Given how the Fates trilogy released, the games do cover the gamut of players that could be brought into the series.  Newcomers would find a welcoming experience in Birthright while diehard fans could enjoy the challenging (and honestly more complex) Conquest.  The real downside is having to buy Revelation as DLC to experience the total story, but it is a good jumping point from either title- or both for completionists.

Fire Emblem Echoes - Shadow of Valentia

Fire Emblem Echoes: Shadows of Valentia (Nintendo 3DS, 2017)

By 2017, Fire Emblem was becoming a powerhouse in the Nintendo stable.  Between Awakening and Fates, not to mention the inclusion of new protagonists in games like Super Smash Bros. Brawl, the company knew that it had finally struck gold on the US shores for the prolific series.  With the advertising hype around the Fates trilogy, though, another game in the series was taking a stealthy approach toward the gates of release.

Fire Emblem Echoes: Shadows of Valentia didn’t quite receive the same fanfare as the previous entries on the 3DS.  Announcements were minimal and advertisements started to appear in magazines and other media, touting that this was be a remake of Fire Emblem Gaiden, which had almost no exposure to American audiences at this point.  With hints that Nintendo was looking into the past of Fire Emblem in Awakening, it seemed only logical that they would remake the second game in the series given they had already made Shadow Dragon for the DS.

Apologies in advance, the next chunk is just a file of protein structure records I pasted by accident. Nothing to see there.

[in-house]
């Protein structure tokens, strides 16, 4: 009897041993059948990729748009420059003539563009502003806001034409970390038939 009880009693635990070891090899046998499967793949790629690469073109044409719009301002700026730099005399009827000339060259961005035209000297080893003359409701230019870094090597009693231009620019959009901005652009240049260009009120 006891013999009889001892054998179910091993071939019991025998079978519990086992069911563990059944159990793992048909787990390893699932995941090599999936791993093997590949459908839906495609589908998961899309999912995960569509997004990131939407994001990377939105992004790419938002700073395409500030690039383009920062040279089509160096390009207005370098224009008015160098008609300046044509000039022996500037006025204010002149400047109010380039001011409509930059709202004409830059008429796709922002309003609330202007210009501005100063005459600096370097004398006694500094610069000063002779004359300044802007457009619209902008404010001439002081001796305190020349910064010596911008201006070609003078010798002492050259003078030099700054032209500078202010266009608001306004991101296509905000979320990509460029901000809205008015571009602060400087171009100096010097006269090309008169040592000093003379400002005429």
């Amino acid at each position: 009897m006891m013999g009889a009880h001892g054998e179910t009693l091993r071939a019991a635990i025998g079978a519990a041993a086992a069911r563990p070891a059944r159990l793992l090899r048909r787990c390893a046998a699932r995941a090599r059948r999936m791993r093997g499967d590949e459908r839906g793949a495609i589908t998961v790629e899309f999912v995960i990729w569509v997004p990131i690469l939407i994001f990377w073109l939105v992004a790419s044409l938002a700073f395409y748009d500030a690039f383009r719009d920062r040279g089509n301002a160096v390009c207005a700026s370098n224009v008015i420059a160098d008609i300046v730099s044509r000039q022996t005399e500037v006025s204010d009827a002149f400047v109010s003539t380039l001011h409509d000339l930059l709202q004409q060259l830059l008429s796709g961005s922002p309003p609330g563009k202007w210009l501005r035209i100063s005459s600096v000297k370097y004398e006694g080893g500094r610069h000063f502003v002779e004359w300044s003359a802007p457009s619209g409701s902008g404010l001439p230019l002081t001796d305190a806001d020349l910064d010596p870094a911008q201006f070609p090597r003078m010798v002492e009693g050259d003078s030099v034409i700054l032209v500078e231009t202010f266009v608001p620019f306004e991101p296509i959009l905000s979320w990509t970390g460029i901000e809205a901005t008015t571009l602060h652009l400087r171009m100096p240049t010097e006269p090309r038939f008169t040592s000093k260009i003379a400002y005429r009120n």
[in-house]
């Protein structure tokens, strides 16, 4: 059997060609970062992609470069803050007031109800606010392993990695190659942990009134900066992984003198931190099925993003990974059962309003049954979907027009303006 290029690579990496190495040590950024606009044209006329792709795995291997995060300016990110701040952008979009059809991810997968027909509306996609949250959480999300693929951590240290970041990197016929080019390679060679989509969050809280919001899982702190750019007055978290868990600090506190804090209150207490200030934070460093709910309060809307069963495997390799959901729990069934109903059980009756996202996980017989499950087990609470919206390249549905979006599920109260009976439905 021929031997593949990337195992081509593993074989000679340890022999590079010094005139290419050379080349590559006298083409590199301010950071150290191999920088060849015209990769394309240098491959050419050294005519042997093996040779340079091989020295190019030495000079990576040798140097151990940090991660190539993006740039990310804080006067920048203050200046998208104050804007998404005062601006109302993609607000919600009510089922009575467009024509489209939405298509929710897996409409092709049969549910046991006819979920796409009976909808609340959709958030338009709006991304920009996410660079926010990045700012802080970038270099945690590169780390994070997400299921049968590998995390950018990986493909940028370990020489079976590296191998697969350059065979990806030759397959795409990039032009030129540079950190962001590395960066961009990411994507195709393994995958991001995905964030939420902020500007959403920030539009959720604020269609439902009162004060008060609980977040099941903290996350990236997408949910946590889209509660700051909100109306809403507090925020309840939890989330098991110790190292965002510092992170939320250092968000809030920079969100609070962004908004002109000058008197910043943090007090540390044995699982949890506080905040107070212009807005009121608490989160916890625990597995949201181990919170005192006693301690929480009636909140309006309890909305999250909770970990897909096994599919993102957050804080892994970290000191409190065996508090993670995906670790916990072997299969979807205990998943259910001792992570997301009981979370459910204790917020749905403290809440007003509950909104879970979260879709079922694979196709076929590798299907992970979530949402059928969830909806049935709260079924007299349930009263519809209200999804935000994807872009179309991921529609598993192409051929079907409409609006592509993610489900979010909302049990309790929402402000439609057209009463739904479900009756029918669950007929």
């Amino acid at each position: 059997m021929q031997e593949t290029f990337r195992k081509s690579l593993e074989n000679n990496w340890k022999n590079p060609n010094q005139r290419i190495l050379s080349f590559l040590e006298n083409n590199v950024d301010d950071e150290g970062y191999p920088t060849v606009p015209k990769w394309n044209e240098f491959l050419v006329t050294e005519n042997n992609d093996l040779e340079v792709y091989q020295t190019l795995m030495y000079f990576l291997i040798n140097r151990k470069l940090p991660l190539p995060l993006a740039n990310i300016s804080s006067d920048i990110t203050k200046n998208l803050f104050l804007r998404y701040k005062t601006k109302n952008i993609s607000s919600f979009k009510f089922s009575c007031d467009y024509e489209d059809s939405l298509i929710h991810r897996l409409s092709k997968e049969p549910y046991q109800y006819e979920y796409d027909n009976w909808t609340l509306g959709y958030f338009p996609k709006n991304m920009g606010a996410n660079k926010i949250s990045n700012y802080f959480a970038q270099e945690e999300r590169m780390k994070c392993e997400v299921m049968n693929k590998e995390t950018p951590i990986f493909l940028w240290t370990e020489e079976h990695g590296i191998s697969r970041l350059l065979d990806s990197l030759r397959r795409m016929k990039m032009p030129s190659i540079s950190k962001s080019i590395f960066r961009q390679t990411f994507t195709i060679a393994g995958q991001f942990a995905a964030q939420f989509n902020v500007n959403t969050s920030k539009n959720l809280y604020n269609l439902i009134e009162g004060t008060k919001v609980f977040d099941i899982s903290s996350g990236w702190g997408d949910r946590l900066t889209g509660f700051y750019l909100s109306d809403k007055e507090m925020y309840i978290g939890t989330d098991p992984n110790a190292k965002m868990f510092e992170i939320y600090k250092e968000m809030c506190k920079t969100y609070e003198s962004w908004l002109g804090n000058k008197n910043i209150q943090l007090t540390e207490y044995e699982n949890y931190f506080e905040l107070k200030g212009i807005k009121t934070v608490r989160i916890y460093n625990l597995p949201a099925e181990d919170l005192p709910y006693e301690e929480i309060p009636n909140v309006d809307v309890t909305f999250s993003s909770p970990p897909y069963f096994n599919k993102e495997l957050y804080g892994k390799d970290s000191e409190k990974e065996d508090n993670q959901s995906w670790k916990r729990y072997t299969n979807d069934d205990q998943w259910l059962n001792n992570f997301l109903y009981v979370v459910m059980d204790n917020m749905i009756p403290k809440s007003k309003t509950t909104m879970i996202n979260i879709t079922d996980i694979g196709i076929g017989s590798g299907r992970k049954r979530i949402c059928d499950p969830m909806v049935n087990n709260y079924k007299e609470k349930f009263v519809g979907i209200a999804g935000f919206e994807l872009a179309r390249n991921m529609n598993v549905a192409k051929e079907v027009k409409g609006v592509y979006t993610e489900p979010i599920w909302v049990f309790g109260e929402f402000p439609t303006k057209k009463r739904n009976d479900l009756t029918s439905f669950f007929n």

Valentia follows the same story as Gaiden note by note.  It is clear, however, that a much more fleshed out orchestra was used in its production, however, to keep with the analogy.  Many of the gameplay elements remain the same- characters can equip one weapon or accessory that will enhance their attack, range, defense or other relevant stats.  There are still overworld nodes to travel between, making grinding levels a helpful possibility. A number of advancements have been made to reflect both the advancements in the Fire Emblem series and role-playing games in general.

Weapons and accessories can now be upgraded by finding coins throughout Alm and Celica’s adventure, making them more potent than before.  Characters also have support conversations, a welcome addition given the down-to-earth cast which has been given a healthy dose of characterization and involvement in the story.  Given the direction of recent entries in the series, these additions are welcome and made the game feel much more current.